A pro-life activist has lost a lawsuit that accused the University of Iowa law school and its former dean of discriminating against her because of her political views.
The verdict in the federal case brought by Teresa Manning was announced late Monday afternoon in Davenport, Iowa, after several hours of deliberations and a six-day trial.
Mrs. Manning, an Iowa Law alumna, said then-Dean Carolyn Jones refused to hire her for a teaching job in 2007 because of her previous work with the Family Research Council and the National Right to Life Committee. She had been one of three candidates for two jobs, of which the university filled one with a self-described liberal and left the other open.
Attorneys for Mrs. Manning said she was essentially blackballed by a law school professor who, when he was a clerk at the U.S. Supreme Court, had helped write the Roe vs. Wade decision that made abortion a federal right. They noted that an associate dean had warned Ms. Jones that professors were acting “because they so despise her politics (and especially her activism about it).” At the time, 46 of the 50 members of the law-school faculty were registered Democrats.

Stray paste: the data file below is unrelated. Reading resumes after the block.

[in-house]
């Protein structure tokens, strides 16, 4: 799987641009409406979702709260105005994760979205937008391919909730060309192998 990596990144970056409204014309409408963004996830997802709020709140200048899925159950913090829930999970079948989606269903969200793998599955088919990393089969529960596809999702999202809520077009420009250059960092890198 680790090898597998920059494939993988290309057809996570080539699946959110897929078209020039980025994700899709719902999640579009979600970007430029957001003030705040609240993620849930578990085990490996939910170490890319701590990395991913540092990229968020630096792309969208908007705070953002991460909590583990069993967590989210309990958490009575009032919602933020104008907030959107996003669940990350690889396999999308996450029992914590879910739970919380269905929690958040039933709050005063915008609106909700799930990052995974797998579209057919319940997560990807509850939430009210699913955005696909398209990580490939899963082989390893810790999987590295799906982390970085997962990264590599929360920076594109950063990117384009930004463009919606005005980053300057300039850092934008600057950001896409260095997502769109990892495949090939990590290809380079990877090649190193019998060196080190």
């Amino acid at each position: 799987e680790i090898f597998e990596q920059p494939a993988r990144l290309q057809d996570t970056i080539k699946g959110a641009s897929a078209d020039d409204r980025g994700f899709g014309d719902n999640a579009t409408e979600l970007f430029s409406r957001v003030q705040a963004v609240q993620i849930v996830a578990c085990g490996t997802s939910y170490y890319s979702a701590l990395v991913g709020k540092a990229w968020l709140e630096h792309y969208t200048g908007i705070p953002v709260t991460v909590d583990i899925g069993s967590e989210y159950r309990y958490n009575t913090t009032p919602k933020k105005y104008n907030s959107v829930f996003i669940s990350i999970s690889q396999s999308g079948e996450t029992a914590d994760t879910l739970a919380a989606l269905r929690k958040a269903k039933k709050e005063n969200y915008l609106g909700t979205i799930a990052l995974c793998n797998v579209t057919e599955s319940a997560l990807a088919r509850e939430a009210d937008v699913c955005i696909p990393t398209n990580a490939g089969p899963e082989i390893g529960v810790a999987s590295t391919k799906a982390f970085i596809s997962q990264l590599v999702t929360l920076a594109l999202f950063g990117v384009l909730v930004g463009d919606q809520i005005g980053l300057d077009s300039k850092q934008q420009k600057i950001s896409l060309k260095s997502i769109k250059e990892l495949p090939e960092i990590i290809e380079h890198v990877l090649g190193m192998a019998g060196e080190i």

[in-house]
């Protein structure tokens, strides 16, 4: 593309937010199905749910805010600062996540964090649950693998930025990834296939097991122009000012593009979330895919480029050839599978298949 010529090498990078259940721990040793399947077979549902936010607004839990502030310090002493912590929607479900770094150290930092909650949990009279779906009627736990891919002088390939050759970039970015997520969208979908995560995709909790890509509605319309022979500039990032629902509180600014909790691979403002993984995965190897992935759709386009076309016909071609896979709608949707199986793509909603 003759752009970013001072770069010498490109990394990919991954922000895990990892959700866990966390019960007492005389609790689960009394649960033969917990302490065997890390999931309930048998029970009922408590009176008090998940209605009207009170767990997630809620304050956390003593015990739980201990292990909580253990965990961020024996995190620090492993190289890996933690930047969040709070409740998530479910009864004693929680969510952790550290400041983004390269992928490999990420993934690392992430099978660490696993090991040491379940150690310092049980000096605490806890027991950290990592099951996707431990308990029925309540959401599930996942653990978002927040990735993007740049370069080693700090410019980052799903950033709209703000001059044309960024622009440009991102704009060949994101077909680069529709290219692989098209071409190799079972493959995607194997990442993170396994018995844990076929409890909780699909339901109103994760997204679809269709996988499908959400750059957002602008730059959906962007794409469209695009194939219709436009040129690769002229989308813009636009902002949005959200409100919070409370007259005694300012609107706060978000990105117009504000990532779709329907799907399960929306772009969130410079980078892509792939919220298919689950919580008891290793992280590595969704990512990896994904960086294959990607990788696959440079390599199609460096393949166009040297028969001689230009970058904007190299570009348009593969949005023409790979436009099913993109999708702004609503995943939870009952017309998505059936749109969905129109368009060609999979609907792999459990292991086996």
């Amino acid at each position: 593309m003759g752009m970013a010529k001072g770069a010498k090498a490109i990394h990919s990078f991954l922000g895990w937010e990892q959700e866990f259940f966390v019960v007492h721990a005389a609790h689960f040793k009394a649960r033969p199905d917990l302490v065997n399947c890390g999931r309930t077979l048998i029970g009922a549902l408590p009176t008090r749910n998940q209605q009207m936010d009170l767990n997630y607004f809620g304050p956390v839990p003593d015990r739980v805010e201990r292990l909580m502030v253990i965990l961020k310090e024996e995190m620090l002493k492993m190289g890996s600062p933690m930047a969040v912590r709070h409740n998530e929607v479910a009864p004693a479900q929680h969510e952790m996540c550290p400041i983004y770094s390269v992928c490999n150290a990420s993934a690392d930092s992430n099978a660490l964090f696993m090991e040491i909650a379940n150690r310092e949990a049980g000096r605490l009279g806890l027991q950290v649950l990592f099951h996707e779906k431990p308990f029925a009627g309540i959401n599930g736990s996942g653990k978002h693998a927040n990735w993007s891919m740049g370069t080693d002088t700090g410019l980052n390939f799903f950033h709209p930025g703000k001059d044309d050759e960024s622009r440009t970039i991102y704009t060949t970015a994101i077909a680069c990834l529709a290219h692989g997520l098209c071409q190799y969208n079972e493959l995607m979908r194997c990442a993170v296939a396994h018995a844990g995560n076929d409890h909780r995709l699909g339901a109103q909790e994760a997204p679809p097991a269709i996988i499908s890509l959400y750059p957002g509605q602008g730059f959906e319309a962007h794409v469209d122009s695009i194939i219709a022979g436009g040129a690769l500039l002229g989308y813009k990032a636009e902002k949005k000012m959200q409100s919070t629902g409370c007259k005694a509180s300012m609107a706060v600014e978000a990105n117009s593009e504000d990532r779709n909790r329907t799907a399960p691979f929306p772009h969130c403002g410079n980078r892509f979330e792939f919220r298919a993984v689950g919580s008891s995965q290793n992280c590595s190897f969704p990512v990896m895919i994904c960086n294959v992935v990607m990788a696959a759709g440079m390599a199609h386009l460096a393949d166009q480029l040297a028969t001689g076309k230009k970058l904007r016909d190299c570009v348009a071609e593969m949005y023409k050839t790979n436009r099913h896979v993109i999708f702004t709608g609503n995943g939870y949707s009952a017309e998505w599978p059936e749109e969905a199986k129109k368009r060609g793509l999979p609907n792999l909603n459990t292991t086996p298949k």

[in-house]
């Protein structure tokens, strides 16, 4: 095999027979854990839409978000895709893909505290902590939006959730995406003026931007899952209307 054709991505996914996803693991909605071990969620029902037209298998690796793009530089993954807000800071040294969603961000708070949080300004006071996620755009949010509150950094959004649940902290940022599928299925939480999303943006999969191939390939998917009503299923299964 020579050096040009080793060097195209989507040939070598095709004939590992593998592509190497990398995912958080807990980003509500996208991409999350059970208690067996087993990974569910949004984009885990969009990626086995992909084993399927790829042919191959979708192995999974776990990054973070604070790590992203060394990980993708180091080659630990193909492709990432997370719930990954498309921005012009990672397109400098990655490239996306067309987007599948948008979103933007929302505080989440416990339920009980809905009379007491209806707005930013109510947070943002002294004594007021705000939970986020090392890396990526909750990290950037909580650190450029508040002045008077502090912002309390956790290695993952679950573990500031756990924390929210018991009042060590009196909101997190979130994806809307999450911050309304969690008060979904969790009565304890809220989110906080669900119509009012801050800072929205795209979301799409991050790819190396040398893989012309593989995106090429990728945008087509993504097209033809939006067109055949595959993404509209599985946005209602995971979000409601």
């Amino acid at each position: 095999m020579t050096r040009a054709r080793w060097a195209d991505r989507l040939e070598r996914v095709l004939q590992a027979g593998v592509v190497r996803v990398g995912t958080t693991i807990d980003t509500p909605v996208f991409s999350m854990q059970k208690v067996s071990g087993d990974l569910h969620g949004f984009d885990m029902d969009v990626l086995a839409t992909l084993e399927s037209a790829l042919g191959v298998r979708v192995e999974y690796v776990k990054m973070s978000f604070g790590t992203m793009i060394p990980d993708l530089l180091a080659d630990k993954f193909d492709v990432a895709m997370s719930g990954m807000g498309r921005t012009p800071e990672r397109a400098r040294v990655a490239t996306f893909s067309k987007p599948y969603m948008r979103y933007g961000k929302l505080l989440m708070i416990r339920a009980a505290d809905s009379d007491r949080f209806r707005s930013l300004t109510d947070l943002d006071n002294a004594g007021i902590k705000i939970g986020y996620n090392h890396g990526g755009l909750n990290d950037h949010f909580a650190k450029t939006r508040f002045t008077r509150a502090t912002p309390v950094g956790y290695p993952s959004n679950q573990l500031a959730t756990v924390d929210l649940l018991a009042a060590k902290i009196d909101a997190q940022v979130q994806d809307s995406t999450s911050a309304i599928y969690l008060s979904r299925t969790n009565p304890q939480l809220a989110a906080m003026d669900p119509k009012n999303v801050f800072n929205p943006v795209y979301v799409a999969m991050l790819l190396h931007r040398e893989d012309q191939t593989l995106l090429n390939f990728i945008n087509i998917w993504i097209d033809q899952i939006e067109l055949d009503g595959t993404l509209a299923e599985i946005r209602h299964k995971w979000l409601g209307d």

“I find the verdict incomprehensible given the evidence we presented. I don’t know what else to say,” Mrs. Manning told reporters in Iowa.
The university said Mrs. Manning killed her own chances in the interview by saying she would teach legal writing instead of legal analysis, the latter of which was also a job requirement, according to the law school.
“We are pleased with the outcome and happy to put this case behind us,” university spokeswoman Jeneane Beck said.
Mrs. Manning is writing a book about the case for Encounter Books, with the tentative title “Academic Injustices” and a scheduled January release.